Although rabbits are immensely adaptable in the wild, it’s a different story when they live in a confined space and can not physically move away from adverse conditions. Draughty and damp conditions are not good for humans – so imagine what it would be like to be trapped in a cold, wet hutch! It’s never too early to undertake some winter-proofing, so why not follow the ten point plan below……. Protect your rabbit from an unpredictable British winter, and make sure you keep your bunny snug and dry.
1. WindStrong winds may upset your rabbit’s essential bedding and food, not to mention your rabbit! Try to protect the hutch from the wind by moving it to a sheltered spot.
Sadly, some hutches are made from thin plywood, allowing rain to soak through. It’s easy to weatherproof the back and sides by nailing on four inch feather-edge board.
3. More Damp
Rain, melting snow and ice can easily seep into the hutch through even the smallest of gaps, so minimise the risk by filling in any obvious cracks or holes. You can use putty or builders’ caulk. Also consider applying a water resistant sealant around all the joints on the hutch. These are typically found where the back, side and front panels meet the legs.
Driving rain can easily penetrate the hutch, making bedding, food, and your rabbit wet. Try making a simple canopy from a sheet of plywood that can be held in place by bricks or some other heavy object, but be aware that in stormy weather a canopy can easily be blown off. An alternative is to consider covering the front of the hutch with transparent plastic sheeting, but don’t forget to leave air-holes and it is vital to raise it if the sun comes out, even for a short time, because plastic sheeting magnifies the sun’s heat and can overheat your rabbit. Heatstroke in rabbits can be fatal.
Snow can be a big problem, especially if it drifts. Ensure your rabbit’s hutch is raised at least 30cm off the ground to minimise the risk of it becoming snowbound. Remember to clear snow from the roof and from around the hutch at least once a day.
Proof the hutch by relocating it against the side of your house. Frost tends to form a foot or so away from exterior walls because of heat loss from the house.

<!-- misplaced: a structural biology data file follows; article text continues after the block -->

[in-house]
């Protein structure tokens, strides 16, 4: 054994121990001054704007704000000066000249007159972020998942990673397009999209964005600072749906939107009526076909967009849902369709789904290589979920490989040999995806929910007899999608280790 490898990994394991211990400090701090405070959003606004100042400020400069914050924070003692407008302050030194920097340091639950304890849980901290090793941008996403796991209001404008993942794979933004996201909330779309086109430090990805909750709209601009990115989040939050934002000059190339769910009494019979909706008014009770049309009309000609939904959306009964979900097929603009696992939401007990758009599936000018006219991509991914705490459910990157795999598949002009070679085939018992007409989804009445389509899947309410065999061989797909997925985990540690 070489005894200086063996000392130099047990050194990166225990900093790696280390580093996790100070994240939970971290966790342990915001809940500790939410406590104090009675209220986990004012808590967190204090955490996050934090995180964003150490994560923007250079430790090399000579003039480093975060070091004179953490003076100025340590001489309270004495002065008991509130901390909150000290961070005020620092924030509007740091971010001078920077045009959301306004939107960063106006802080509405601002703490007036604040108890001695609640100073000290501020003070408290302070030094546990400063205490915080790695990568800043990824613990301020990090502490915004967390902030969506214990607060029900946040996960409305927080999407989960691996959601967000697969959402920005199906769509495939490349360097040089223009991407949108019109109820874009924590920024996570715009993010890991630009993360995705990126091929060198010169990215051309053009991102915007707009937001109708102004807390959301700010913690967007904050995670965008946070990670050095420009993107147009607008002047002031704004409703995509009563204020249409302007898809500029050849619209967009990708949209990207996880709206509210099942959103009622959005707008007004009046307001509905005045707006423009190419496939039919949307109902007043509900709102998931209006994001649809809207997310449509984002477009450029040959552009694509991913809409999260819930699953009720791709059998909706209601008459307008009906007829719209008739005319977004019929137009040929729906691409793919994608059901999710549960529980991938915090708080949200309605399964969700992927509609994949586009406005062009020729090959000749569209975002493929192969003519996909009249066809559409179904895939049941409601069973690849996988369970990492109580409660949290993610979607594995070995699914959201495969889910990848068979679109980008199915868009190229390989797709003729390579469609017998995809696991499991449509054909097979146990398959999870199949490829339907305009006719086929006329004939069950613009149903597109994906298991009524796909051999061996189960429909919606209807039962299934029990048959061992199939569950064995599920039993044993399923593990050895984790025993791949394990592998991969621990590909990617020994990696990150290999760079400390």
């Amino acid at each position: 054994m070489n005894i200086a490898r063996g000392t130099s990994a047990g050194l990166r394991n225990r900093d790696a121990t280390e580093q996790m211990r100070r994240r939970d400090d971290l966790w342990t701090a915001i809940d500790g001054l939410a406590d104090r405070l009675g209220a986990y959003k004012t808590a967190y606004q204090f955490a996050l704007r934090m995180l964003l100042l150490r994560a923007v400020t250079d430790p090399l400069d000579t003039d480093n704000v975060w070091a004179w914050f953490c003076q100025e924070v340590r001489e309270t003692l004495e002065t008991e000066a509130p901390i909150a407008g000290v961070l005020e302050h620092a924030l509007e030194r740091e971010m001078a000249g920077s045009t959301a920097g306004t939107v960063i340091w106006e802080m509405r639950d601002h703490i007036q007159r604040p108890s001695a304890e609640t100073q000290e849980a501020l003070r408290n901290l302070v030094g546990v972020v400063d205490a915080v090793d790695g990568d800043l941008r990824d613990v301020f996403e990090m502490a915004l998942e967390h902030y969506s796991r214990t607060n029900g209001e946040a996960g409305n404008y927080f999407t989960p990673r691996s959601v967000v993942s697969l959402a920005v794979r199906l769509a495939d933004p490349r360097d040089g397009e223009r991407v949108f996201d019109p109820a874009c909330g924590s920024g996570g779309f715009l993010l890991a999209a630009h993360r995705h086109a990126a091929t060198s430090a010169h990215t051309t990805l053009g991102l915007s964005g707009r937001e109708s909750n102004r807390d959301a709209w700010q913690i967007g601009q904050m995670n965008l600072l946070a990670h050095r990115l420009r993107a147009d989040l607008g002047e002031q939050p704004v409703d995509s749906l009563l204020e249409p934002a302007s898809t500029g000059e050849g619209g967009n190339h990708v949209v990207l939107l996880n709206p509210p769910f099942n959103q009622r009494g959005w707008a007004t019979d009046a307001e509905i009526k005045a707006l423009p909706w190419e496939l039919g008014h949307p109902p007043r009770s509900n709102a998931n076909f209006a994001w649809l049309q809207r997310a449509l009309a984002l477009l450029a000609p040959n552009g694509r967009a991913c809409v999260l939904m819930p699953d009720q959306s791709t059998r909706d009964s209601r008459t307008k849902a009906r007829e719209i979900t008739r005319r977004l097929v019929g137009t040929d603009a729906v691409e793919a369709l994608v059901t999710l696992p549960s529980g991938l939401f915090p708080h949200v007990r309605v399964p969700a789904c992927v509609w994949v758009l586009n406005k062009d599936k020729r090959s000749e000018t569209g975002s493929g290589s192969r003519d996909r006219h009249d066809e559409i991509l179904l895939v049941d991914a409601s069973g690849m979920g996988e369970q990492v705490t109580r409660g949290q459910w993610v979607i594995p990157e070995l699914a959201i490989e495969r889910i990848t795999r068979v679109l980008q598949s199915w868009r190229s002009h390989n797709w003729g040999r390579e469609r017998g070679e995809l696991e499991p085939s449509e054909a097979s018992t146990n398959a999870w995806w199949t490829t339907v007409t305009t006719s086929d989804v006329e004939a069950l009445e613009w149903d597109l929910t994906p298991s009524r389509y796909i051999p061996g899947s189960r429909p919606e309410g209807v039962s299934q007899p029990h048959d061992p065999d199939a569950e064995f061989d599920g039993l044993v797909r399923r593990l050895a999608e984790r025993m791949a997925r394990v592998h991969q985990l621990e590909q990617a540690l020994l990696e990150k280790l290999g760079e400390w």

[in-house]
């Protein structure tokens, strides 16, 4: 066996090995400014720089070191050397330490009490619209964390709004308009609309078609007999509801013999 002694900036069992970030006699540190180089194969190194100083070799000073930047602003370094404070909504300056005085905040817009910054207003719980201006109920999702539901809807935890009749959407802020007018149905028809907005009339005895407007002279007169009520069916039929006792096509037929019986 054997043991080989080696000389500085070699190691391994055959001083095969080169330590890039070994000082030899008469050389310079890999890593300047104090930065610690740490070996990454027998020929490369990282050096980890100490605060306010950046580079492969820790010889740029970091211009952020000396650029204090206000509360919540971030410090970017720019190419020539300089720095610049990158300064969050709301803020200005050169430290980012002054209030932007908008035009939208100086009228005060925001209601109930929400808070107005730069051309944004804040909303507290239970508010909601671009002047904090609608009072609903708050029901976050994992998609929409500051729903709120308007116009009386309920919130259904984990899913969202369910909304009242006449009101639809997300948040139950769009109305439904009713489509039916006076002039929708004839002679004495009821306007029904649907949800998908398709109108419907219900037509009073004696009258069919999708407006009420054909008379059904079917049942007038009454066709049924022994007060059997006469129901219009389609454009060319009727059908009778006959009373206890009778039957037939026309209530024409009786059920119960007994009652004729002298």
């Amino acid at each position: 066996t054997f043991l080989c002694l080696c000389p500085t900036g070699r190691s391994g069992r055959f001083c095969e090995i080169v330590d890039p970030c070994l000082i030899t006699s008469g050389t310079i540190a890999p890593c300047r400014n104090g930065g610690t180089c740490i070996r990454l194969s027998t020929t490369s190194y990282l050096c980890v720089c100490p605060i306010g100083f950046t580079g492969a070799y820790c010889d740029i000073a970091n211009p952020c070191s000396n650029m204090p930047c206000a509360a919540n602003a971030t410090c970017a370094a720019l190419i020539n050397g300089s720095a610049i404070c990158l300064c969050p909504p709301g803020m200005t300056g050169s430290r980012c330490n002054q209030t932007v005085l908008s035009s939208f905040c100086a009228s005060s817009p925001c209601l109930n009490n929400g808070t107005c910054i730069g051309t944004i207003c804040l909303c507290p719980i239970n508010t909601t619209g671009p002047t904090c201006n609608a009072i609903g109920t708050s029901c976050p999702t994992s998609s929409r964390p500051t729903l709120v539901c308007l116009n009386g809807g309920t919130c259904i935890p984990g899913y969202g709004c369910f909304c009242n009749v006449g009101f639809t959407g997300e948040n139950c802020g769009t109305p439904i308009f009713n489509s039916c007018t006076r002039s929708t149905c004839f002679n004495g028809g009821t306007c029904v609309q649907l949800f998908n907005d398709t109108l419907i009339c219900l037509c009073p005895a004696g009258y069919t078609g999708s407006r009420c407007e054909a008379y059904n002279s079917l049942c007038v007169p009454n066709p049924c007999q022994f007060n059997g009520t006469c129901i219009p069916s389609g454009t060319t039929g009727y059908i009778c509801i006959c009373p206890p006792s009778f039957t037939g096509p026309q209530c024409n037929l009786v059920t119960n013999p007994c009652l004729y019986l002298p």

Clad the hutch with old carpet when the weather is particularly cold. A few pieces covering the roof, back and sides will insulate the hutch. Offcuts and samples should be available from your local carpet shop very cheaply.
Fresh water is vital and should be provided every morning and night. To avoid water freezing it should be changed at least twice a day. Don’t forget to check that water is flowing through the spout too. Because water expands when frozen, make sure that you remember to leave some air in the bottle to prevent it from bursting. Keeping a jug of water at room-temperature in your house to top up your rabbit’s water bottle, delays the onset of freezing. Two or three drops of medicinal glycerine can also be added to prevent water from freezing.
Provide lots of extra bedding for your rabbit, and don’t forget to clean the hutch out every day. Be generous with hay, straw and shredded paper. These are great insulators and will help keep your rabbit nice and snug.
Ensure your rabbit has extra food every day to help produce natural defences against the cold - increased fur growth and increased body mass. But don’t forget to reduce the amount when spring arrives!
Ideally, all small animals should be moved inside a shed, lean-to, outhouse or garage during the worst of winter. Shelter can make a big difference to whether or not your rabbit makes it through the cold.
Further InformationThis article is based on one that appeared in ‘Rabbiting On’, the quarterly magazine of the Rabbit Welfare Association. For further information please visit their website at http://www.rabbitwelfare.co.uk/
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